Computer, Data, and Information Sciences

The following majors offer students the opportunity to create systems that aid in the processing and communication of information and data. Explore the options below and visit the department websites for more information.

Information Science (College of Information Studies)

The Information Science (InfoSci) program prepares to you to create innovative systems and information resources that meet individual, organizational, and societal needs. Human-centered design, and information analysis will enable you to identify critical needs and innovative approaches. Using technical skills, such as database design, information architecture, web and mobile development, data analysis, and visualization, you will create robust and usable technological solutions. Through teamwork, leadership, and project management you will mobilize resources and people to implement products, processes, and services that solve problems on a large-scale. As an InfoSci student, you will learn to work with, design, and create the complex combinations of information, technology, and people that are the basis for success in government, corporate, and entrepreneurial careers.

 

Geographic Information Systems (College of Behavioral and Social Sciences)

Students specializing in Geographic Information Science gain the technical skills needed to acquire, manage, and analyze large amounts of geographic data.  Students will get computer training in the digital processing of remote sensing observations and cartographic vector data, spatial analysis, and creating geovizualizations with GIS software. The curriculum will provide students with the necessary background to use remote sensing in various fields such as military analysis and intelligence, environmental monitoring, counter-narcotics, disaster assessments, law enforcement and other related fields. This track goes beyond the techniques for gathering and analyzing data and requires an understanding of the environmental and social processes represented by the data. These tools are essential to the education and future of global citizens.

 

Information Systems (Robert H. Smith School of Business)

The Information Systems (IS) major offered by the Robert H. Smith School of Business prepares students to be effective planners, users, and managers of information technologies and systems in technology-enabled business firms. The IS major focuses on system design and implementation skills, including database and web design. It also builds analytical skills for both strategic planning of IT and performance evaluation, and the managerial and organizational knowledge required to manage information systems and applications based on business and customer requirements. Like all Smith School of Business majors, IS majors obtain a broad grounding in the key functional areas of business, including marketing, operations, accounting, and finance. These core concepts provide an excellent foundation to ground the IS major’s key concepts of systems analysis and design and the strategic use of information systems.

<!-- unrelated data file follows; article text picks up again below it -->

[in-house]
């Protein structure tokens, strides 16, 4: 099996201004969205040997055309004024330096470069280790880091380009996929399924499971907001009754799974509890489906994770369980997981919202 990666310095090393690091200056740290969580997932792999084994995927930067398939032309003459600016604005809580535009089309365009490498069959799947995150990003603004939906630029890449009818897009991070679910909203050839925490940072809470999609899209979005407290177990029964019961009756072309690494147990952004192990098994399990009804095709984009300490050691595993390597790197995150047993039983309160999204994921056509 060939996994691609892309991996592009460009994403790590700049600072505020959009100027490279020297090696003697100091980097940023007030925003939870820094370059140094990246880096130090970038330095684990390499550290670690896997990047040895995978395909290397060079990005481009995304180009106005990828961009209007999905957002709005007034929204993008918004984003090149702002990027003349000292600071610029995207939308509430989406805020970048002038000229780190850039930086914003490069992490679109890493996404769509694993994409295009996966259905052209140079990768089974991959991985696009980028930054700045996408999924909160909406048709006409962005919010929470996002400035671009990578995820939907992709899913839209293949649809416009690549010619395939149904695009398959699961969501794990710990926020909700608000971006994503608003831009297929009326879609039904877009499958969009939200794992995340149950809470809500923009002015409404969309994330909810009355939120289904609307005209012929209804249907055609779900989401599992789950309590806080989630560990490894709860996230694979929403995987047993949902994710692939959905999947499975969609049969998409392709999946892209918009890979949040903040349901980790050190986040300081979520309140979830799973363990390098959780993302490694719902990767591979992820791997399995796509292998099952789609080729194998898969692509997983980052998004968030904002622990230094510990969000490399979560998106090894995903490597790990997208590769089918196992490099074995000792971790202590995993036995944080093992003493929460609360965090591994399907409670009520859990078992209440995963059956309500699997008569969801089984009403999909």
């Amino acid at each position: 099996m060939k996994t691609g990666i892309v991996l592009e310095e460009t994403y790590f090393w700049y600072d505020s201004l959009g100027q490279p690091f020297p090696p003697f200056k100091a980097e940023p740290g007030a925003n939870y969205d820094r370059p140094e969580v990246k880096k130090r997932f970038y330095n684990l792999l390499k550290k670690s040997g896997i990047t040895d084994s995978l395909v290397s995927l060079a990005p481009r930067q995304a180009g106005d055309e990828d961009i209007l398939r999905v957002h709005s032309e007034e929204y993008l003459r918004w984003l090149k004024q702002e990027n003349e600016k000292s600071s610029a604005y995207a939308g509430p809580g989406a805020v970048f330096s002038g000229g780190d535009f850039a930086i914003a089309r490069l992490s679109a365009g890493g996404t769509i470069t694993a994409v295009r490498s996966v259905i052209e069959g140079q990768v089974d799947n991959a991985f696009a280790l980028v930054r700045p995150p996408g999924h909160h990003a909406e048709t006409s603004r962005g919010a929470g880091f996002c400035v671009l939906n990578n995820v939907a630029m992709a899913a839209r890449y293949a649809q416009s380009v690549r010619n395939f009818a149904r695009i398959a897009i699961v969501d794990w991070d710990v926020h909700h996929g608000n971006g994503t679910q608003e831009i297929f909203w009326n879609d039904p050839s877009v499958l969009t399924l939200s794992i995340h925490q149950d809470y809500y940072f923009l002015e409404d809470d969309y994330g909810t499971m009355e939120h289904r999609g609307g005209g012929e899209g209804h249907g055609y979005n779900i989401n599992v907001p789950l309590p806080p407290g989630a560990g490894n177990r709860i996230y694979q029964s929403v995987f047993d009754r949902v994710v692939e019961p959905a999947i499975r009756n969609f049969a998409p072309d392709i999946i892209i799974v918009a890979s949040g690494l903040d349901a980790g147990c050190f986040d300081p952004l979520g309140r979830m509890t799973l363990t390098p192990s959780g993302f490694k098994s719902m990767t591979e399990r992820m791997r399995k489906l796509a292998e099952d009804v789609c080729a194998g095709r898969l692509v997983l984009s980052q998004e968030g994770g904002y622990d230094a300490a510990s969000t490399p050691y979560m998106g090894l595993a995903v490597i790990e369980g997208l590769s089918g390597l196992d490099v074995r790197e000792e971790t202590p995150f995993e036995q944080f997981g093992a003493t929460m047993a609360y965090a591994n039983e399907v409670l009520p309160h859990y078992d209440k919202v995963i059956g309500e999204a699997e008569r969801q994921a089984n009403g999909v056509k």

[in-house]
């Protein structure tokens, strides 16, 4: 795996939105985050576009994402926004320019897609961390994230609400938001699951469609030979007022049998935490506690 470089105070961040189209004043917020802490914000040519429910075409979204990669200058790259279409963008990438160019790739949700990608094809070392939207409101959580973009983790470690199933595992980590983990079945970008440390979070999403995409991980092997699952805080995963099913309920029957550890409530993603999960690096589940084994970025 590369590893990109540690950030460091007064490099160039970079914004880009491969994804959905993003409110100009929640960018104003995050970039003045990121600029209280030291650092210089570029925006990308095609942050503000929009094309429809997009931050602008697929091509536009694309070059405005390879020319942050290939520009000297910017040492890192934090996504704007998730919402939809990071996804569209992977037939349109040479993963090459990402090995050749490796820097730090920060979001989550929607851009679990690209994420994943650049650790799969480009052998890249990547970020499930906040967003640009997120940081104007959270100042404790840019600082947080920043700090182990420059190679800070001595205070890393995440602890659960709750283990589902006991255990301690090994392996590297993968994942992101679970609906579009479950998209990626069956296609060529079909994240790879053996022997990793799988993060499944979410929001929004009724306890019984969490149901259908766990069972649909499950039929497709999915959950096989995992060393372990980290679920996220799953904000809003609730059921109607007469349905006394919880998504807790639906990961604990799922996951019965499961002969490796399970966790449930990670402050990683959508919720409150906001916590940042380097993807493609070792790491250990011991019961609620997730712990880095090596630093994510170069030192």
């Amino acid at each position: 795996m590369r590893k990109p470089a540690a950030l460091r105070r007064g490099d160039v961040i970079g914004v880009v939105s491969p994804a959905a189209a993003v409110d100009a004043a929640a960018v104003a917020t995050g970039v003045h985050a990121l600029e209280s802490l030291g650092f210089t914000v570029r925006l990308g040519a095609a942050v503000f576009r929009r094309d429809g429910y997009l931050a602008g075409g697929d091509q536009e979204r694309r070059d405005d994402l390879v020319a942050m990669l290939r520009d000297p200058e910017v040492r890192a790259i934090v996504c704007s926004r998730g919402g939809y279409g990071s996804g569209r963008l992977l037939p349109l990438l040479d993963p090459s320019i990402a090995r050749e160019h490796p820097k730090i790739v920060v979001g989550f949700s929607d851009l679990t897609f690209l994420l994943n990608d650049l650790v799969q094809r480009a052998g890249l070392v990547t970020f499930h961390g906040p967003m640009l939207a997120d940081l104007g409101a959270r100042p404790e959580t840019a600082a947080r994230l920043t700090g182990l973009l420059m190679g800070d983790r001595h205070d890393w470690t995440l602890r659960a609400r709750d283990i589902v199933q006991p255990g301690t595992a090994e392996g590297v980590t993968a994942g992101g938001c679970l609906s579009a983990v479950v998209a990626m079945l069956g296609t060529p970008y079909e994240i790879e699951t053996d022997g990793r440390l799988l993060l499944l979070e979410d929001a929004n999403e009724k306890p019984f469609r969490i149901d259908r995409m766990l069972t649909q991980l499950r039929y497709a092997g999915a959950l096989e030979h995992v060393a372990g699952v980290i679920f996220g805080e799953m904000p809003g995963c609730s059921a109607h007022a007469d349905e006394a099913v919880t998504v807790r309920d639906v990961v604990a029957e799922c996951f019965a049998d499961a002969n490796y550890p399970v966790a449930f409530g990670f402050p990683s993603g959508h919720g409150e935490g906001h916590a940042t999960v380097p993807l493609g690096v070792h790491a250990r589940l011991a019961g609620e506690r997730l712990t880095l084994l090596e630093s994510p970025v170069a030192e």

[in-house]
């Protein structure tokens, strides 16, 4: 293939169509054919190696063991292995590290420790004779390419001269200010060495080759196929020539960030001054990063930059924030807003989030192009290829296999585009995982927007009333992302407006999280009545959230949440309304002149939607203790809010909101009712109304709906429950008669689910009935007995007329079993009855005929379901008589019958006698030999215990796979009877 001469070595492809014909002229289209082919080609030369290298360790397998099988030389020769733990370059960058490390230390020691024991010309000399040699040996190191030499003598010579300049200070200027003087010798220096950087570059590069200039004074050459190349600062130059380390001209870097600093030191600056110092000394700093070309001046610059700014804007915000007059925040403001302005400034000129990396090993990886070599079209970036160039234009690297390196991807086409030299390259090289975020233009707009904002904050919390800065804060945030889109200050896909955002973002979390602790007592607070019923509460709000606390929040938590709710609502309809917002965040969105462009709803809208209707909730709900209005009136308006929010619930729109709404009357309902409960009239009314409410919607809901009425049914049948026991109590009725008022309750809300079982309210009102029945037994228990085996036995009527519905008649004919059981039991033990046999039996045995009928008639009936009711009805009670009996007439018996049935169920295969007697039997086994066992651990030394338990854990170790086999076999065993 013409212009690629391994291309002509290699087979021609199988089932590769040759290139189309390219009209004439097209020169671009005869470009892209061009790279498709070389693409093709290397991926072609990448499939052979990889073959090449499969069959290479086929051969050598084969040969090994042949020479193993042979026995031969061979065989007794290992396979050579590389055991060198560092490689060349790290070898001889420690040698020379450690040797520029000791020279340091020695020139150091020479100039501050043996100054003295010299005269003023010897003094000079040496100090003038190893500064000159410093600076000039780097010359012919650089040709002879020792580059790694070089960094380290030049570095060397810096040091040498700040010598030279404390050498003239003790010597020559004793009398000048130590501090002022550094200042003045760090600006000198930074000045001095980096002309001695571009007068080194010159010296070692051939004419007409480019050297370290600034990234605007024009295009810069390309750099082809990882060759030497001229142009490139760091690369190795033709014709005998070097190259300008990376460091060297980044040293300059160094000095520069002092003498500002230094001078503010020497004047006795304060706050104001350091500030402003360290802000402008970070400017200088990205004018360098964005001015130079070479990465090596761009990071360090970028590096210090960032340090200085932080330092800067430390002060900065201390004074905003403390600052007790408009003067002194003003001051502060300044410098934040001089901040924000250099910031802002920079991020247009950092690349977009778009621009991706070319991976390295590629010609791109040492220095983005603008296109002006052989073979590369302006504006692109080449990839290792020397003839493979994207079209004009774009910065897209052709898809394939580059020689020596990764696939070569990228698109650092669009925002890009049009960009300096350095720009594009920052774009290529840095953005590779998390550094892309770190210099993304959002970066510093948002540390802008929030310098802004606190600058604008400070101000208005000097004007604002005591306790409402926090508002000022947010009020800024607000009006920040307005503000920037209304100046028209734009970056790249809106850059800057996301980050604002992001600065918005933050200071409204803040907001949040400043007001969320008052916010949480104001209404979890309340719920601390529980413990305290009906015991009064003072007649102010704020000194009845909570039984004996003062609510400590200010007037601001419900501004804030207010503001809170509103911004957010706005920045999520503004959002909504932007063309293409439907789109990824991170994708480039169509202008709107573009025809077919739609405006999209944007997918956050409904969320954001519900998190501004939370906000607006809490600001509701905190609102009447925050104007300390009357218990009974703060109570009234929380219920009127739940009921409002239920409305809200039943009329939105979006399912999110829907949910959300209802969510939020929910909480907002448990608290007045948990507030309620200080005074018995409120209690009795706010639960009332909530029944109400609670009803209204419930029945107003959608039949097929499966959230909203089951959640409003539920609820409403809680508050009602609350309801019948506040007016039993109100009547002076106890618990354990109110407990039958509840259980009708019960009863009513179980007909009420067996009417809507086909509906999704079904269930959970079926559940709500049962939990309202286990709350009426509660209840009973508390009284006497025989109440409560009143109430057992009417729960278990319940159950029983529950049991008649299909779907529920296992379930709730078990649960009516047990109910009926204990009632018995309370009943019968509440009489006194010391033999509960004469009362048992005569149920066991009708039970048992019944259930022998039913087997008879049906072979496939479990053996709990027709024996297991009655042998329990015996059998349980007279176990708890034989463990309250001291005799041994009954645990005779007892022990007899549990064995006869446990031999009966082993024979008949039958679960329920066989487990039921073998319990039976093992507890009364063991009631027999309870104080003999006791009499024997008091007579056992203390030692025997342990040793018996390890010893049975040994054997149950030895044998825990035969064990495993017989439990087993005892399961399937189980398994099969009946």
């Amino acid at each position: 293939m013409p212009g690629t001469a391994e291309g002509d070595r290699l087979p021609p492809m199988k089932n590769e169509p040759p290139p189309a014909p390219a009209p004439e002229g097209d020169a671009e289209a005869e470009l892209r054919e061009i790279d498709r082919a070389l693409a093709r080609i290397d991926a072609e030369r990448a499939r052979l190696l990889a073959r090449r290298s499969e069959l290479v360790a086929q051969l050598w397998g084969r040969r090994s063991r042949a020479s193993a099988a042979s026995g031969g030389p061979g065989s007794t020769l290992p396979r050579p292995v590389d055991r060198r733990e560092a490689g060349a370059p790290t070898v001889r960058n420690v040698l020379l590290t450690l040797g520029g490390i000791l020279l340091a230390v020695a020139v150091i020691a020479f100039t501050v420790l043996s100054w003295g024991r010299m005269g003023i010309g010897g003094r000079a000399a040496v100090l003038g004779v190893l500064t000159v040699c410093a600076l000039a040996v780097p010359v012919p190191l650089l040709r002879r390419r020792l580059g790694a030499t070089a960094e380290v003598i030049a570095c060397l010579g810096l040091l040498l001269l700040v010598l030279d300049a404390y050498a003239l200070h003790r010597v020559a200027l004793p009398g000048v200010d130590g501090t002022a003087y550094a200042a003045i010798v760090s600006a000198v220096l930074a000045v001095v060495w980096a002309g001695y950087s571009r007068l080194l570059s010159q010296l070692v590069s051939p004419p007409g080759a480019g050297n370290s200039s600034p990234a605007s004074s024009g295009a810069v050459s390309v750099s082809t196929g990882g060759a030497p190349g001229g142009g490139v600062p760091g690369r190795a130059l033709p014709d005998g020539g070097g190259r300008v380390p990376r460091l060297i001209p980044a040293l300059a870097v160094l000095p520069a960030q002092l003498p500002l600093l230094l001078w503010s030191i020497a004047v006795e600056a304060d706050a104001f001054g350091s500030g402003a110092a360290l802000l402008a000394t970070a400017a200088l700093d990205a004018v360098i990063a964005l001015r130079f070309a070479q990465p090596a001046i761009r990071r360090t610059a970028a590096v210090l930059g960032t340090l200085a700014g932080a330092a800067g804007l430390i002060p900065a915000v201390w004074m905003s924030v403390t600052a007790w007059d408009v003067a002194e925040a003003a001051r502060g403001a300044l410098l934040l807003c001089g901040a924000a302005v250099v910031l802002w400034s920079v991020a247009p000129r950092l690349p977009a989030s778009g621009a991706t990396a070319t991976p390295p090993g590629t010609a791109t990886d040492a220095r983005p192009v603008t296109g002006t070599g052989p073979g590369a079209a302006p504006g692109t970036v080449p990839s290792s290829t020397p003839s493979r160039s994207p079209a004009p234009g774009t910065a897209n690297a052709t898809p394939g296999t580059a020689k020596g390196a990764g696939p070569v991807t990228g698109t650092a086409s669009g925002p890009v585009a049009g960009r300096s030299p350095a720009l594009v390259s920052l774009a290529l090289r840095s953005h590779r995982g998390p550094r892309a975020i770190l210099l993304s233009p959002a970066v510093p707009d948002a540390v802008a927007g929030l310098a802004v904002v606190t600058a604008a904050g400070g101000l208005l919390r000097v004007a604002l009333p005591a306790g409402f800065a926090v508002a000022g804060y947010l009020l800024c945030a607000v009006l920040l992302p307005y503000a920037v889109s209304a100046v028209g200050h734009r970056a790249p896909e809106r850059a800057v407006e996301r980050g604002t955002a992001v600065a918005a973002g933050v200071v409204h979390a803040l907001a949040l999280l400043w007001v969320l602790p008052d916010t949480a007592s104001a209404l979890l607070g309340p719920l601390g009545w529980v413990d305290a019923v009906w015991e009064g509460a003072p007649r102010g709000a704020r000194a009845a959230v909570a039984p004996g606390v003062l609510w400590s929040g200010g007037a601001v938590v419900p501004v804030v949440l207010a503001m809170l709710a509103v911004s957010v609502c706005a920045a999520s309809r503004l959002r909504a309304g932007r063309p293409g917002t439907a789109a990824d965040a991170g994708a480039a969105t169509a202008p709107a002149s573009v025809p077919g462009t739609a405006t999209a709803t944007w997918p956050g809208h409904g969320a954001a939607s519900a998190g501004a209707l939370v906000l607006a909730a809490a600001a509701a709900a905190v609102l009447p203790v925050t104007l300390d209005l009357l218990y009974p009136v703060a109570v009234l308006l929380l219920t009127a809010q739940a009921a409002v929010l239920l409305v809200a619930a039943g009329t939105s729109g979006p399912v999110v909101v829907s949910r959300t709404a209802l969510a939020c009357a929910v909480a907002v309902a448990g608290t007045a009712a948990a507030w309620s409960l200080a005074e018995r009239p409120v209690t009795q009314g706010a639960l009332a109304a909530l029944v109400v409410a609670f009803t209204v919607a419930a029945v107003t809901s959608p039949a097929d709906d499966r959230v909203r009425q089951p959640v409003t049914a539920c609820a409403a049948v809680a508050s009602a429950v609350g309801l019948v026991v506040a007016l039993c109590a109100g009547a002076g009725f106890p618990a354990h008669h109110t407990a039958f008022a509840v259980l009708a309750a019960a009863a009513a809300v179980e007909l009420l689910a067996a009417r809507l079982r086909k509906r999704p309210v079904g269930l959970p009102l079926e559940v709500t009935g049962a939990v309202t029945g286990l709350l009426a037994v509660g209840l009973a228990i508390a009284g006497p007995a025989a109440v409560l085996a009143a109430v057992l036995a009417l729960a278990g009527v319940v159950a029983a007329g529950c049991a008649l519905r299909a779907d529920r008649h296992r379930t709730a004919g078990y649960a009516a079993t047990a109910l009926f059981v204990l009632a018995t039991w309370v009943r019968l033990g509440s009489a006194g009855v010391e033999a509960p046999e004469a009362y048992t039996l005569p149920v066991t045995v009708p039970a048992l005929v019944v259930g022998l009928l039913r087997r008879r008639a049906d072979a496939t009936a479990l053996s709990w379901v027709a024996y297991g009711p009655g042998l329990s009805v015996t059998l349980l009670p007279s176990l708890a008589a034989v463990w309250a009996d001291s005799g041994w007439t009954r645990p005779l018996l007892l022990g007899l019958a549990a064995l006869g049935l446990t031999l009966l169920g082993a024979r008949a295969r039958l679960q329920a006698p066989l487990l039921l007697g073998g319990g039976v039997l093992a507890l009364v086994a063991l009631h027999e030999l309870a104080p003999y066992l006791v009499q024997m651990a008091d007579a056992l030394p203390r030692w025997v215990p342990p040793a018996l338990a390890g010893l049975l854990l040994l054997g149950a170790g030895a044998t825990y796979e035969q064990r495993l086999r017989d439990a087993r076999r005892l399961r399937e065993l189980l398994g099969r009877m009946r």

Computer Science (College of Computer, Mathematical, and Natural Sciences)

Computer science is the study of computers and computational systems.  Computer scientists deal mostly with software and software systems, including their theory, design, development, and application. Computer science students have diverse and varying interests ranging from systems to programming languages, from algorithms to design and from VR to Robotics. While you are an undergraduate here, you will study fundamentals in computing including programming languages and theory, which will help you later in a variety of courses we offer in artificial intelligence, systems and networks, security, database systems, human computer interaction, vision and graphics, numerical analysis, programming languages, software engineering, bioinformatics, and theory of computing.  Programming is only one element of the computer science field, and this major requires high acuity in mathematics. After taking classes, perhaps doing research, participating in our honors program, or studying abroad, and completing internships, our students go on to some of the best graduate programs in the world or join start-ups, small and large tech companies, consulting firms, or government organizations.

 

Computer Engineering (A. James Clark School of Engineering)

In the last 30 years, advances in computer hardware, wireless communications, internet, and software have transformed the way we live and connect with one another. Computer engineers design and implement the hardware and software systems that comprise these society-changing inventions. Among the computer and information-related programs on campus, computer engineering is the only major that teaches hardware design, covering electrical circuits, signal analysis, digital logic design, and computer organization. At the same time, the computer engineering program also teaches software topics such as programming, algorithms, and operating systems, as well as, how software interacts with hardware. Equipped with this holistic understanding of computing, computer engineering graduates are capable of performing a wide range of tasks, including designing microprocessors and supercomputers, building robots and other smart devices, fabricating integrated circuits, developing network protocols, programming computer vision algorithms, and creating secure cryptographic systems. Computer engineering graduates would have the foundation necessary to cope with and advance the state of the art in computing and communications.

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